Clinical collaboration

Research at IGP is linked to relevant clinical problems with a clear aim to shorten the time between scientific discovery and health gain.

One of the major aims at the Department is to perform translational research, bridging basic experimental research and modern diagnostics and therapy. Translational research is promoted by tight collaborations between experimentally and clinically active researchers and the relationship with our affiliated hospital clinics provides excellent conditions for success.

The clinical units are engaged in education of staff categories in the different specialities, which includes research, development and teaching. In this, IGP has an active role and contributes with infrastructure and competence to integrate the University’s and the hospital’s goals.

Clinical immunology and transfusion medicine
Research at the clinic focuses on diabetes and other autoimmune diseases, immunological reactions after transplantations and development of immune therapy for cancer.

Clinical pathology
The hospital unit for clinical pathology has a dedicated research and development group that provides services for internal and external clients. These include handling requests for withdrawal of patient samples and microscopic or molecular analyses. The unit has a well-functioning collaboration with IGP researchers and with the strategic research project U-CAN.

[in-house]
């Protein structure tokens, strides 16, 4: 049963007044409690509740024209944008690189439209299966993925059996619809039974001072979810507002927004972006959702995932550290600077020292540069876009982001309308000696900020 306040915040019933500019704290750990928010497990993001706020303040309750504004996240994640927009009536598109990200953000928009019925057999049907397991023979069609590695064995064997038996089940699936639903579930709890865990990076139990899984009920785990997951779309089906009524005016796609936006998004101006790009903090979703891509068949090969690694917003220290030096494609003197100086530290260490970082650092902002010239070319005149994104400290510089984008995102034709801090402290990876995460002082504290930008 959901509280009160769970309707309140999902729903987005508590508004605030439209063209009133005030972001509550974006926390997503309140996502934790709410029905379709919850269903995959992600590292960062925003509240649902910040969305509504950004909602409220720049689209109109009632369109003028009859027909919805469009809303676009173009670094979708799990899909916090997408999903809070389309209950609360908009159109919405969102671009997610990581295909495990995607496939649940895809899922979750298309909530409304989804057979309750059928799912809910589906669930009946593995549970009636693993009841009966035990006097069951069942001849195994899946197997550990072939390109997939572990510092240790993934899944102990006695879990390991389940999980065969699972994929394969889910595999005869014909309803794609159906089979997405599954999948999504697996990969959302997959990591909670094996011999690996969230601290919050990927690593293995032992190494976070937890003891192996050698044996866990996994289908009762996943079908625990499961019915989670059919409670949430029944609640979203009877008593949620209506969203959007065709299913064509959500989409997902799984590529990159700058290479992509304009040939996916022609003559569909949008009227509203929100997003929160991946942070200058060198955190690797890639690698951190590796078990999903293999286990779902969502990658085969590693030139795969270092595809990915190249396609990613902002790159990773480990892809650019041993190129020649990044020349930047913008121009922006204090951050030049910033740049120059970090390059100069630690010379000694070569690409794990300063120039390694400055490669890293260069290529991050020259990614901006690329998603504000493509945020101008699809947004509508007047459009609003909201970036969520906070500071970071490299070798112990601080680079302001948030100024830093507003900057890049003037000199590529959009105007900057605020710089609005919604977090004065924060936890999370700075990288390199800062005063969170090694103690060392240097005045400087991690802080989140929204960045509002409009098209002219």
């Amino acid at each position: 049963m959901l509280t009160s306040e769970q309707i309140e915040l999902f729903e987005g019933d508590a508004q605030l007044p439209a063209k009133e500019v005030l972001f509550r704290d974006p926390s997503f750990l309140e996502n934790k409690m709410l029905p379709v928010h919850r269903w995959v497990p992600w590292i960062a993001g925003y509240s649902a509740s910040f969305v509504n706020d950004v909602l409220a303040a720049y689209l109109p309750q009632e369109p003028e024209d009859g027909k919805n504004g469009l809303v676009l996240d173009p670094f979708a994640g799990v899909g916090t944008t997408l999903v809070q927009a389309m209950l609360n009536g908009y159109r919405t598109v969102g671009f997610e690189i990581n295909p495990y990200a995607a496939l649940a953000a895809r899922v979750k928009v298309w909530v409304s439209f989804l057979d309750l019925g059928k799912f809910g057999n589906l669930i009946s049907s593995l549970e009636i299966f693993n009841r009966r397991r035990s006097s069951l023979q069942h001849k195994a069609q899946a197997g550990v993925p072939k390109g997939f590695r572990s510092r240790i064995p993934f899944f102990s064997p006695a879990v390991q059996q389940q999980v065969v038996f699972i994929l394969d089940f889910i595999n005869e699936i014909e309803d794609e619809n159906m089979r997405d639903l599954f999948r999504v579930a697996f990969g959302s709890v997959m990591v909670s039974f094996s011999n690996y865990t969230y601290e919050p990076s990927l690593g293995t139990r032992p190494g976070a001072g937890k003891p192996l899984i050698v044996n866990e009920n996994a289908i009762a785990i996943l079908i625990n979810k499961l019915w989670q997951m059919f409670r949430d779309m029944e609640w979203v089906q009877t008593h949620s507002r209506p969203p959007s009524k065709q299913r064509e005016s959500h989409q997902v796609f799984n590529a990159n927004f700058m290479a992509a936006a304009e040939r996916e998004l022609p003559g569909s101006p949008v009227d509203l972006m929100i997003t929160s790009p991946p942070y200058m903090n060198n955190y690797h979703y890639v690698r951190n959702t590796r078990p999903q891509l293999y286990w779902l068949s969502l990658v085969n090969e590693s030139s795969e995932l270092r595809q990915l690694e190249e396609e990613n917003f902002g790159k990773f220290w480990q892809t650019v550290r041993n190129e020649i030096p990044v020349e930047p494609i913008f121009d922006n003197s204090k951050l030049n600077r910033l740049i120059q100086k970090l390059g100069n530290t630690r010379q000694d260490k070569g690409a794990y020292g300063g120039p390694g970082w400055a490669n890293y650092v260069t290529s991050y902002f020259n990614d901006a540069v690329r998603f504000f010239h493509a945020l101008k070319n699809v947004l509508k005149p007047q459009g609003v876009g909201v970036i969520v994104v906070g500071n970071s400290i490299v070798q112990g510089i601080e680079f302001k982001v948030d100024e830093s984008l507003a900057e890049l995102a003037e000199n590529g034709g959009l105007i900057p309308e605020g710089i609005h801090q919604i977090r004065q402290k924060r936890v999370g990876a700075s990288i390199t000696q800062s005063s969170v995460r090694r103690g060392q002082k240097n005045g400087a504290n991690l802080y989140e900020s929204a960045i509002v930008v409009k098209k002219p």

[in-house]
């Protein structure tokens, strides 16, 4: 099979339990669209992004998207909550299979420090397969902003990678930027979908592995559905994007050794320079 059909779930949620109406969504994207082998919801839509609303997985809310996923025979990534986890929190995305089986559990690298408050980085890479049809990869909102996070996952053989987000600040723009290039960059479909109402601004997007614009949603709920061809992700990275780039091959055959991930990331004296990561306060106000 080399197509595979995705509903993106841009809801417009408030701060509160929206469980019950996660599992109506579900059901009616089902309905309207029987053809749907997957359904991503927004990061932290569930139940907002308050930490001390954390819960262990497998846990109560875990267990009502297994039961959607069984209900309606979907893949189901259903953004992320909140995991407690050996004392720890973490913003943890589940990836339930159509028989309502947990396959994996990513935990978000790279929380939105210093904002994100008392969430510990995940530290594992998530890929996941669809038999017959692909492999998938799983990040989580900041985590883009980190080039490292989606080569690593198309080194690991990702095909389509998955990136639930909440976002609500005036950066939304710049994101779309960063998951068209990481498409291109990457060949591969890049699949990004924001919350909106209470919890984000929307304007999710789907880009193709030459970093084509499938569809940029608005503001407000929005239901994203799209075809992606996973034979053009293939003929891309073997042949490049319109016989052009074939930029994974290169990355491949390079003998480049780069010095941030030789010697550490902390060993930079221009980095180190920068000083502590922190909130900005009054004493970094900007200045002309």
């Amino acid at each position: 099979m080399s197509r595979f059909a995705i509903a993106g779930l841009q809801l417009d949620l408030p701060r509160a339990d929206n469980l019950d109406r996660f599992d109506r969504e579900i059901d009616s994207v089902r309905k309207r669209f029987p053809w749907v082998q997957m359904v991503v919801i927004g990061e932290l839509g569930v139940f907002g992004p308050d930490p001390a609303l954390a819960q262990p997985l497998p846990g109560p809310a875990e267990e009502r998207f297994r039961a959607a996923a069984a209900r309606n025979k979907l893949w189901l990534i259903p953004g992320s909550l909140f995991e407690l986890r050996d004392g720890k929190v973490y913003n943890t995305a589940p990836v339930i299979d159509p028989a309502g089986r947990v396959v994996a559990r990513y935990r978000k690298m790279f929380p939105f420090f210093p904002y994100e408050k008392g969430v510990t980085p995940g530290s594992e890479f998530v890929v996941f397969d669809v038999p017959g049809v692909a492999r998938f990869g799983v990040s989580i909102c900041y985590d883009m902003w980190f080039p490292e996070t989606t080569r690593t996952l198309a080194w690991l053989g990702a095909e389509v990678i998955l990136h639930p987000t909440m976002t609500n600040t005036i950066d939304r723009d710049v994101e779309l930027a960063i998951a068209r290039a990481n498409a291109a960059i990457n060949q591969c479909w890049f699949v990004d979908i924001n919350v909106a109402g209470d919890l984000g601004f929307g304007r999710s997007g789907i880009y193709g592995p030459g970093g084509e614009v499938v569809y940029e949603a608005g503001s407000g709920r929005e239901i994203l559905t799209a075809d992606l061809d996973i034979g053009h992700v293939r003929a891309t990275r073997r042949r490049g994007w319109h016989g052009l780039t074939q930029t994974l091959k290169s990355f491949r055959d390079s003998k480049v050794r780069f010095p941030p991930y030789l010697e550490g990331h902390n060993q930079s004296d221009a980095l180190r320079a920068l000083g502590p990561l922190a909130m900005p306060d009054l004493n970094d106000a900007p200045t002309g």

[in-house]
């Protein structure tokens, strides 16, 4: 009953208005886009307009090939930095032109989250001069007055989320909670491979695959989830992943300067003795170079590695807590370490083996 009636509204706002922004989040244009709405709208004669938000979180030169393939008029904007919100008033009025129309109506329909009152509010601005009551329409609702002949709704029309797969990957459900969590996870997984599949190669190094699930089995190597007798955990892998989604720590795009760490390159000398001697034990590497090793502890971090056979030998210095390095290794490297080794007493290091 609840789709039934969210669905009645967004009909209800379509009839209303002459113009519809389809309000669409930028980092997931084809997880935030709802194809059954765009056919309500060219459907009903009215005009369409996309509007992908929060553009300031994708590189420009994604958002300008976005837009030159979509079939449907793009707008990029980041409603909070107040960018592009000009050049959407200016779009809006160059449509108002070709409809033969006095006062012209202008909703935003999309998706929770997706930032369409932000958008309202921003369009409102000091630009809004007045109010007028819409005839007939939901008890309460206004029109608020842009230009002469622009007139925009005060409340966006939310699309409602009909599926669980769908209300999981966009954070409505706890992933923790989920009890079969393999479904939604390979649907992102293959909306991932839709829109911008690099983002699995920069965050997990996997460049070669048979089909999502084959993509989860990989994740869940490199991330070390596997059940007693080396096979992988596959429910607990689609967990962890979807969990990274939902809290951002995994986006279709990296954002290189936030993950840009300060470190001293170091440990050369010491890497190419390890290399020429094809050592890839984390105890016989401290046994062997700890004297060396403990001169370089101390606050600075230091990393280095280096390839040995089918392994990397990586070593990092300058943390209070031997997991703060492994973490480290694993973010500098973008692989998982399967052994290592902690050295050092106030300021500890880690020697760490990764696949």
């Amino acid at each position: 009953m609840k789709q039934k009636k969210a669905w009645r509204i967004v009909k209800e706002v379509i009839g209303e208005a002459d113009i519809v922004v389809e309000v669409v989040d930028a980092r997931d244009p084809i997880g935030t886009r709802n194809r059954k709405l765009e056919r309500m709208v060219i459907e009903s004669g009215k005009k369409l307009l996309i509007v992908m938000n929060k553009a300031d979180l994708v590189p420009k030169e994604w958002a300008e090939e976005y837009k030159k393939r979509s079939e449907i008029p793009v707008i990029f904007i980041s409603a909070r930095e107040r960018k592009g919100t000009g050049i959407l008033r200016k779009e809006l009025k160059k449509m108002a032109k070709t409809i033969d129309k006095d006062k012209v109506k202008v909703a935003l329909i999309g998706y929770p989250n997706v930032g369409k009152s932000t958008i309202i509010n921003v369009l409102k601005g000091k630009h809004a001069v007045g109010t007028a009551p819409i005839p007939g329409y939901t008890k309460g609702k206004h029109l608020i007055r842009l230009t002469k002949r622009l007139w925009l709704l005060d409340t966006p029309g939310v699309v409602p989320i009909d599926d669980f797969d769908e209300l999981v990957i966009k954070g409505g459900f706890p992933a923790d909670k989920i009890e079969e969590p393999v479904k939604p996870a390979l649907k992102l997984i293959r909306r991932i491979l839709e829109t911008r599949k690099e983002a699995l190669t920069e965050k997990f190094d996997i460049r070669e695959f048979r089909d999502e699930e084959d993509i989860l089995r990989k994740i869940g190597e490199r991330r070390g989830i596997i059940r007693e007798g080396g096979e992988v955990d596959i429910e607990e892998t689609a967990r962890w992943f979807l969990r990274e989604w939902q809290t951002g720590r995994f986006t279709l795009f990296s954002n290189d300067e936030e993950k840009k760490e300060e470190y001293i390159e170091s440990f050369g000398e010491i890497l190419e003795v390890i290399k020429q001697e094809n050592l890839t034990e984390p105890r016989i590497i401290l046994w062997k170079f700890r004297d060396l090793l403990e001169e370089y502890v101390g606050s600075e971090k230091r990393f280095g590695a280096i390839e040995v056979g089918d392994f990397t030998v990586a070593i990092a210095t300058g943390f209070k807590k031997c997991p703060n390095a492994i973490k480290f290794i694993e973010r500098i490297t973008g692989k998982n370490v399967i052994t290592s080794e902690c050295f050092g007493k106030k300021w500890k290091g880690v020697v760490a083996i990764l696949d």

Oncology
At the oncology clinic patients with cancer receive their treatment and many doctors at the clinic perform research on tumour diseases and cancer therapies. An important part of the clinic is the clinical research and development unit that provides assistance and knowledge in clinical drug trials of and other clinical studies.

Clinical genetics
The clinic conducts research and provides expertise on the genetic background for inherited diseases and cancer. Their goal is to clarify the function of genes and molecules in disease mechanisms and to use this knowledge in diagnostics and treatments.

Hospital physics
Researchers at the unit for hospital physics study the physical and technical aspects of using radiation in cancer therapy.

Photo: Johan Alp